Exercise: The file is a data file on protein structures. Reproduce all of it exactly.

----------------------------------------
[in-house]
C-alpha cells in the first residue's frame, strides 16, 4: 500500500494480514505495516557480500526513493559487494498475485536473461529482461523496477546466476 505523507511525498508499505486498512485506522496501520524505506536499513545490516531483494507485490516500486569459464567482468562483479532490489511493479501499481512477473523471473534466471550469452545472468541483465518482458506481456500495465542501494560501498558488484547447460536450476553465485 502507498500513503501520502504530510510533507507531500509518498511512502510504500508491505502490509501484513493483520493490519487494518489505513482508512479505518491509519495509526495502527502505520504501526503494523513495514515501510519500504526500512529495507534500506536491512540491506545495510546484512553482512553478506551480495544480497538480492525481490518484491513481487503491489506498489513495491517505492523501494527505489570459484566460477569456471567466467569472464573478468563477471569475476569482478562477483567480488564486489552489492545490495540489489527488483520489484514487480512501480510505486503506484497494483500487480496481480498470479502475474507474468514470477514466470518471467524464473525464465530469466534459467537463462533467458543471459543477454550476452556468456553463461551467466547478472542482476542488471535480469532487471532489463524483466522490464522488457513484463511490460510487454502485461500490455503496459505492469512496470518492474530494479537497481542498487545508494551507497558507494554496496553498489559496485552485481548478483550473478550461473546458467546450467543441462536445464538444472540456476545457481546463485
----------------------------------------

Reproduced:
[in-house]
C-alpha cells in the first residue's frame, strides 16, 4: 500500500494480514505495516557480500526513493559487494498475485536473461529482461523496477546466476 505523507511525498508499505486498512485506522496501520524505506536499513545490516531483494507485490516500486569459464567482468562483479532490489511493479501499481512477473523471473534466471550469452545472468541483465518482458506481456500495465542501494560501498558488484547447460536450476553465485 502507498500513503501520502504530510510533507507531500509518498511512502510504500508491505502490509501484513493483520493490519487494518489505513482508512479505518491509519495509526495502527502505520504501526503494523513495514515501510519500504526500512529495507534500506536491512540491506545495510546484512553482512553478506551480495544480497538480492525481490518484491513481487503491489506498489513495491517505492523501494527505489570459484566460477569456471567466467569472464573478468563477471569475476569482478562477483567480488564486489552489492545490495540489489527488483520489484514487480512501480510505486503506484497494483500487480496481480498470479502475474507474468514470477514466470518471467524464473525464465530469466534459467537463462533467458543471459543477454550476452556468456553463461551467466547478472542482476542488471535480469532487471532489463524483466522490464522488457513484463511490460510487454502485461500490455503496459505492469512496470518492474530494479537497481542498487545508494551507497558507494554496496553498489559496485552485481548478483550473478550461473546458467546450467543441462536445464538444472540456476545457481546463485